The Most Common Cancer in the U.S.

People often ask about the most common causes of cancer in the United States, both for males and females. Yet this question could mean two different things.

The answers will depend on whether you define it as the cancers that are most frequently diagnosed, or rather the cancers that most often lead to terminal illness and death.

This article looks at the statistics behind those definitions and how the answers may differ depending on the sex you were assigned at birth. It also looks at steps you may take to lower your risk.

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Cases Versus Deaths

Each year, the American Cancer Society updates its facts and figures on cancer in the U.S. In 2022, they project that more than 1.9 million new cases will be diagnosed, with 609,360 cancer deaths. These numbers include all types of cancer.

A closer look at the statistics reveals that while some cancers occur more often, with proper treatment their survival rates are better. Others occur less frequently but will more often prove fatal.

For example, breast cancer in 2022 will account for nearly a third of all cancer diagnoses in females. But while there will be fewer cases of lung cancer, it will still claim more lives than breast cancer.

This understanding may change the way people perceive their own risks about the cancers that may affect them. That's especially important for some ethnic and minority groups that historically have been more vulnerable to the impacts of cancer.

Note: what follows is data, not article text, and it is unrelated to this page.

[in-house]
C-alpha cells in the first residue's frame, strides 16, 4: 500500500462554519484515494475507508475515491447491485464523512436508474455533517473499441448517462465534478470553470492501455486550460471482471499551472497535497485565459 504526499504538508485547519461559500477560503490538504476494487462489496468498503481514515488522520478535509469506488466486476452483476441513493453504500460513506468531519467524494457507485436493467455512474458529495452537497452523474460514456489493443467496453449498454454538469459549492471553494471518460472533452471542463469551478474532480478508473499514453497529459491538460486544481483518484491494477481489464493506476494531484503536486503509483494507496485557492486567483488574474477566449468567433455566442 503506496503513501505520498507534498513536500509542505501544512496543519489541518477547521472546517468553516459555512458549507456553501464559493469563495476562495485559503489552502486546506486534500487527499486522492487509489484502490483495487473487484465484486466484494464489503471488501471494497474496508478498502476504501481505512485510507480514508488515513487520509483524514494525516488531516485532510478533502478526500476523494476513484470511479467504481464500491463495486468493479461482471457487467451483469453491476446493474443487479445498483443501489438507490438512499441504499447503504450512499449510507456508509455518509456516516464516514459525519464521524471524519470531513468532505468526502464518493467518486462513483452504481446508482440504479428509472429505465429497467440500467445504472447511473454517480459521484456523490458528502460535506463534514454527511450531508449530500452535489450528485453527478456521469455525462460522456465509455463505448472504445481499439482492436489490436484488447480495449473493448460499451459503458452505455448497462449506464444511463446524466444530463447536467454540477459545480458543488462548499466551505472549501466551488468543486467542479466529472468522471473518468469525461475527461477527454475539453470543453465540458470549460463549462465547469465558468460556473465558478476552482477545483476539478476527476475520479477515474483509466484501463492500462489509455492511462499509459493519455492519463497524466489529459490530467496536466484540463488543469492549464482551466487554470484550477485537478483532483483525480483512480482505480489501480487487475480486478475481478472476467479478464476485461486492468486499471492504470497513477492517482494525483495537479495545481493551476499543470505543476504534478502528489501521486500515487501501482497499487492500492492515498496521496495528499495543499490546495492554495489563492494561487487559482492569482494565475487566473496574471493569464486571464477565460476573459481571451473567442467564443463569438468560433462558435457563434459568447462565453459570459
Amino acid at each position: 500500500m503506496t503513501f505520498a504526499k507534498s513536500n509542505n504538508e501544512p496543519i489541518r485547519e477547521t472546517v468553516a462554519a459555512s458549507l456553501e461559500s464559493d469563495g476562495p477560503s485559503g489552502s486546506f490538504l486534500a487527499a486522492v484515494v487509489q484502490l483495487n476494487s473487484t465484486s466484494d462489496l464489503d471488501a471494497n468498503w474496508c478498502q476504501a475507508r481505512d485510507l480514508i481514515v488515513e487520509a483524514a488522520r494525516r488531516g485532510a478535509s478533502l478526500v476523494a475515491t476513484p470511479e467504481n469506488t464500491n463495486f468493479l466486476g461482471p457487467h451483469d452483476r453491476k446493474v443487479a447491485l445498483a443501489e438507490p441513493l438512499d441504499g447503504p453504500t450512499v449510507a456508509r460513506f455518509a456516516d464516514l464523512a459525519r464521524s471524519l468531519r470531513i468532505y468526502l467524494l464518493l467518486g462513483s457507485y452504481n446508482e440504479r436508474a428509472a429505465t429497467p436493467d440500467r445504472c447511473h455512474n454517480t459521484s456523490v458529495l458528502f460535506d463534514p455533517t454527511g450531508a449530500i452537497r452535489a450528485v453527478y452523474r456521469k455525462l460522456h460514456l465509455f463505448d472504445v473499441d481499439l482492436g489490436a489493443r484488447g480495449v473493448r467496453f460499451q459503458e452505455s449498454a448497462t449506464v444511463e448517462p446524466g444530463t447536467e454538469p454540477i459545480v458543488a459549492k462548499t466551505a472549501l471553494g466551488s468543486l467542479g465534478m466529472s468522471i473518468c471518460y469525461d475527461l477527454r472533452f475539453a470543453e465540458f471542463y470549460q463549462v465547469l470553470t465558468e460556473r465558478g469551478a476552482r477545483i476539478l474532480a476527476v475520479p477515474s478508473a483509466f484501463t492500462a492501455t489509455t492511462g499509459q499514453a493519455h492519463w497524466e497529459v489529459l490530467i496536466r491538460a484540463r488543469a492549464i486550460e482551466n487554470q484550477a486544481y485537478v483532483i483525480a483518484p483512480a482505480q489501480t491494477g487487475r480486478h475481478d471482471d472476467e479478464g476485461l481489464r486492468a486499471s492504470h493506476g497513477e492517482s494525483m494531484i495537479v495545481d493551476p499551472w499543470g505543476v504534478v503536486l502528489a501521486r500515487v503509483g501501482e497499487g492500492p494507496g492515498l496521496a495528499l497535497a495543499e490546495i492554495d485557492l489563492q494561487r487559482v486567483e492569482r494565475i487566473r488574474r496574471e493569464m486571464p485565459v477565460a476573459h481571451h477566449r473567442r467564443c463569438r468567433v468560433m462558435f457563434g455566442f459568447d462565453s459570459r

Keep in mind that your cancer mortality risk depends on other factors beyond numbers, including its stage when diagnosed. For example, fewer lung cancers are diagnosed at the advanced stage today but more are found at earlier stages. Early detection may make a real difference in cancer outcomes.

The Most Common Cancer Diagnosis

The most common type of cancer overall is skin cancer, according to the Centers for Disease Control and Prevention (CDC). It's a good example of the principle at work when talking about what "most common" means.

That's because, although they account for the great majority of skin cancers, the two most common types (basal cell and squamous cell cancer) are rarely fatal. Though much less common, melanoma is responsible for nearly all skin cancer deaths.

Because they occur so frequently and are so rarely fatal, basal cell and squamous cell skin cancers are usually not included in lists of most common cancer diagnoses.

Apart from those, the most common diagnoses projected overall in 2022 are:

The definition of most common also is shaped by the way specific cancers are reported. Lymphoma, a type of blood cancer, will account for 89,010 cases in 2022. Yet it's divided into two distinct types. Non-Hodgkin lymphoma accounts for 80,470 of them, so it ranks below bladder cancer though all lymphomas combined are more common.